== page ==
Pause and reflect on what really makes wilderness valuable.
John O'Neill/Wikimedia Commons
Imagine being one of the last few people alive. Would that make it ok to destroy the natural world? This thought experiment reveals the true value of nature, beyond the benefits to humans.
Schools have a duty to teach children morality, but which moral values should they teach?
One day we could have an intelligent robot cook up surprise meals at home.
Robots have already learned to cheat when playing games. How do we teach them morals if we want them more involved in our everyday lives?
Archbishop Desmond Tutu celebrated his 86th birthday and the unveiling of an arch in his honour outside St George’s Cathedral in Cape Town.
Emeritus Archbishop Desmond Tutu embraces everything noble in Aristotelian virtue ethics and African philosophical systems alike.
Some nurses report being reduced to tears on a daily basis.
Shortages negatively affecting ability to care for patients
Osama bin Laden and his advisor Ayman al Zawahiri.
A new study suggests that distorted moral cognition is what set terrorists apart from the rest of us.
Concerned South Africans disapprove of President Jacob Zuma.
South Africa celebrates Freedom Day this week amid growing discontent over misrule by President Zuma and the ANC. This has led to increased calls for ethical and caring leaders.
Some youths find in gangs the love and social standing that's missing in their home lives.
What did I do?
STUDIO GRAND OUEST
Most of us keep tabs on other people's wrongdoings but suffer from 'ethical amnesia' when it comes to our own missteps.
A blueprint for ISIS – and for a video game? Camp Bucca, Iraq.
Does including torture or other human rights violations in video games trivialize the actions? Or might it force us to think more critically about them?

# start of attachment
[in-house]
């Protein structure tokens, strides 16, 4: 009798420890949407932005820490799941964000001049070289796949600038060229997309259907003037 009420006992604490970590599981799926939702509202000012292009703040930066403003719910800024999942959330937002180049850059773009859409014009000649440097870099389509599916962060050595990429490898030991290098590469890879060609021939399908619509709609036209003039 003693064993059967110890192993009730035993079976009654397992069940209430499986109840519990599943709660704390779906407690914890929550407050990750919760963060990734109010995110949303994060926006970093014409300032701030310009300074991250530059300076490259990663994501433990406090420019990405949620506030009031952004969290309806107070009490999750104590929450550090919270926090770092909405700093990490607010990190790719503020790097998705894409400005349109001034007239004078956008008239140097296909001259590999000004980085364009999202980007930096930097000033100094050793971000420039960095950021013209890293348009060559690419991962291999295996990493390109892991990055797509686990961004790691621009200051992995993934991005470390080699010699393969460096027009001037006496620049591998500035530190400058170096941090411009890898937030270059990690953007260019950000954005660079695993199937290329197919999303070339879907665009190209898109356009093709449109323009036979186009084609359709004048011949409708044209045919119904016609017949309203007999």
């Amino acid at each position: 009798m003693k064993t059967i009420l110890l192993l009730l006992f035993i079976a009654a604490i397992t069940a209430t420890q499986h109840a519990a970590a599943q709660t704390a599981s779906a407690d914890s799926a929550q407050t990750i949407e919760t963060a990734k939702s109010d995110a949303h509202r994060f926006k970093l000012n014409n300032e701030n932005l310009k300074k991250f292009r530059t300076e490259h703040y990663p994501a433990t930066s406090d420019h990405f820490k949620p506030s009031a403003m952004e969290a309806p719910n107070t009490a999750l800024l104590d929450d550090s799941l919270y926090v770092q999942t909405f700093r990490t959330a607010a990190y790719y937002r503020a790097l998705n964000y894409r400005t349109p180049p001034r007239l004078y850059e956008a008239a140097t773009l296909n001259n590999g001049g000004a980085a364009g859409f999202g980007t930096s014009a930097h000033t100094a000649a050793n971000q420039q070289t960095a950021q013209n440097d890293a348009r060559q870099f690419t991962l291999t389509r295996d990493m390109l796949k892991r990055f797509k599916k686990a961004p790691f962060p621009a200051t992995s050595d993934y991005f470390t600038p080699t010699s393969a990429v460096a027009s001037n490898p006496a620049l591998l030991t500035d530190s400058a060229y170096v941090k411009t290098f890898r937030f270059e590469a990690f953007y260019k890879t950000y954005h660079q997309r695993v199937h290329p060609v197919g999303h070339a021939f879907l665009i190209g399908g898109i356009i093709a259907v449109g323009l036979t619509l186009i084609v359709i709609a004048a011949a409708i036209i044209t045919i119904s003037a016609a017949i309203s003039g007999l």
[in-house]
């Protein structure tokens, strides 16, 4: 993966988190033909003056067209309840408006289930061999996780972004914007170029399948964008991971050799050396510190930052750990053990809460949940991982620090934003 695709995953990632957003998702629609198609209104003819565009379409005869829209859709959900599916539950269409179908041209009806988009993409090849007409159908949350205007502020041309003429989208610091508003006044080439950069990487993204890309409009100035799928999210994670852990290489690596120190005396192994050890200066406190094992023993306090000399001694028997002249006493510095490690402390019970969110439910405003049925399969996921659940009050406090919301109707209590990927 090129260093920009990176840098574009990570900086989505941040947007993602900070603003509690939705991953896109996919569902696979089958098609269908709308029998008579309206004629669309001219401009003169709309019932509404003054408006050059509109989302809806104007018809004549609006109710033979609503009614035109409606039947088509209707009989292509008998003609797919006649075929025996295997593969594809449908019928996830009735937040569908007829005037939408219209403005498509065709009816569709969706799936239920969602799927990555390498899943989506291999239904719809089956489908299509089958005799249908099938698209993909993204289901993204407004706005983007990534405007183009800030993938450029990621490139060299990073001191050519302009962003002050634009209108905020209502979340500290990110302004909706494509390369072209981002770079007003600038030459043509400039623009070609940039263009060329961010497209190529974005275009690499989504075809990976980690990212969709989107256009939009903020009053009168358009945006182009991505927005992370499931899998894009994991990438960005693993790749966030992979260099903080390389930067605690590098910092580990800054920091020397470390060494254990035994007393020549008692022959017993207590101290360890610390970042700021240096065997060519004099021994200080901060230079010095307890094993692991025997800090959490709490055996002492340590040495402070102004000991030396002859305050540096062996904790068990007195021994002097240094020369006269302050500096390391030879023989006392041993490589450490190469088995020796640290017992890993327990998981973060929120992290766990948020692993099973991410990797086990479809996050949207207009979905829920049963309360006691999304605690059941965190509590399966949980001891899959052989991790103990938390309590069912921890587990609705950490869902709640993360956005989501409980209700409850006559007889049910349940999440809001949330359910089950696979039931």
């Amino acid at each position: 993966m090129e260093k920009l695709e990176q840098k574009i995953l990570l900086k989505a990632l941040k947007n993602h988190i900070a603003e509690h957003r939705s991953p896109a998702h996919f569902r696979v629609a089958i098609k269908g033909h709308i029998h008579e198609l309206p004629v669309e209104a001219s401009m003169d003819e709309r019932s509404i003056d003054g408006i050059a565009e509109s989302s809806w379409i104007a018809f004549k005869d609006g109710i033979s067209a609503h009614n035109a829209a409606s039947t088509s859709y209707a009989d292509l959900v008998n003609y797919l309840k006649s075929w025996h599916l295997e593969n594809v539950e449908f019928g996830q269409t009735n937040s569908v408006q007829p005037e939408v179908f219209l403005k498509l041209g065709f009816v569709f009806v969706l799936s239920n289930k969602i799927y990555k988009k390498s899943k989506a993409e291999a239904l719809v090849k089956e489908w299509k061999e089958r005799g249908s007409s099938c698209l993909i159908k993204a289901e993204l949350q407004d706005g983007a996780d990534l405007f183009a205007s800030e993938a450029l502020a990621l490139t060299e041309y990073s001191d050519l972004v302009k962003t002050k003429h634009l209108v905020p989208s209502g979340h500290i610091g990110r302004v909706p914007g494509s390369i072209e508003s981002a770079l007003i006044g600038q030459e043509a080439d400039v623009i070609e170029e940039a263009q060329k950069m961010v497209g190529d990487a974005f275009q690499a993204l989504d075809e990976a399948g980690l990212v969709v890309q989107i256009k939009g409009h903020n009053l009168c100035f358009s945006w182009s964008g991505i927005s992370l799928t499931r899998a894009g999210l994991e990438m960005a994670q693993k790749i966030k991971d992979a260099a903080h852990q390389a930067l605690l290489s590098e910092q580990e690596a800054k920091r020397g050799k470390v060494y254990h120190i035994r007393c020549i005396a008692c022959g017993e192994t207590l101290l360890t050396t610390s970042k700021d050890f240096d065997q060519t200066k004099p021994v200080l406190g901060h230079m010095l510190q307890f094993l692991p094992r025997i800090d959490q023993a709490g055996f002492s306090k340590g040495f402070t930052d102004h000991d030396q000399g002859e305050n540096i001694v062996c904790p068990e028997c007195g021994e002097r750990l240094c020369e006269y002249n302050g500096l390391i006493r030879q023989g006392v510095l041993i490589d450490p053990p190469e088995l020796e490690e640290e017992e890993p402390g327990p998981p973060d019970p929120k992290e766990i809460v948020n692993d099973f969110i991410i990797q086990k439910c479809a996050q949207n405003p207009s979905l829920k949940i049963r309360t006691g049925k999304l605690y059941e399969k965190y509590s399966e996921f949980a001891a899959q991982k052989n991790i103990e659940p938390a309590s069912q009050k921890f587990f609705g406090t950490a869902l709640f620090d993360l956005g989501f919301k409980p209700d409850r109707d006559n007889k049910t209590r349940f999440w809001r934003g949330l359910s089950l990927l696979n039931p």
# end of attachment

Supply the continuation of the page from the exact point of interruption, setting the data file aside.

Parents are often concerned about the effects of social media on their children’s character.
Monkey Business Images/Shuttertock
The majority of parents in the UK believe social media harms their children's moral development.
Does what’s most usual seem inherently good to you?
Fish image via www.shutterstock.com.
It's a common quirk of human psychology to make the mental leap that the way things are is the way things ought to be. New research into how we explain the world around us sheds light on the phenomenon.
A makeshift shrine to Harambe, the zoo gorilla whose death has raised some uncomfortable moral questions.
We tend instinctively to value human lives over non-human ones. But is there a point where the scales might tip the other way?
A new study reveals that we are more likely to trust people who follow simple moral rules – or at least give moral problems some serious thought.
Standing up for what’s right can come with a cost to the individual – but also a benefit.
It helps society function when people punish selfish acts, even at a personal cost. A new theory suggests third-party punishment also confers some benefits on the punisher.
With moralistic gods watching, it’s easier to be fair and cooperative.
For human groups to grow from small, intimate communities to the huge interconnected societies we know now, people needed to be willing to cooperate with strangers. Religion might have played a big role.
Bringing coal-fired power to the poor also means bringing pollution.
Biswarup Ganguly/Wikimedia Commons
Considerations of the moral case for coal must do far more than consider whether cheap fossil energy will lift people out of poverty. It must consider the pollution and harm to nature that come with it.
The latest Disney shows just how far psychology has come since the moralisers of the 19th century.
Very little we say in the policy room can contain the enormous complexity of family life.
Whether we’re reading about family studies research in Women’s Day , Scientific American or the Journal of GLBT Family Studies, most of us look for evidence that will help us understand where we sit along…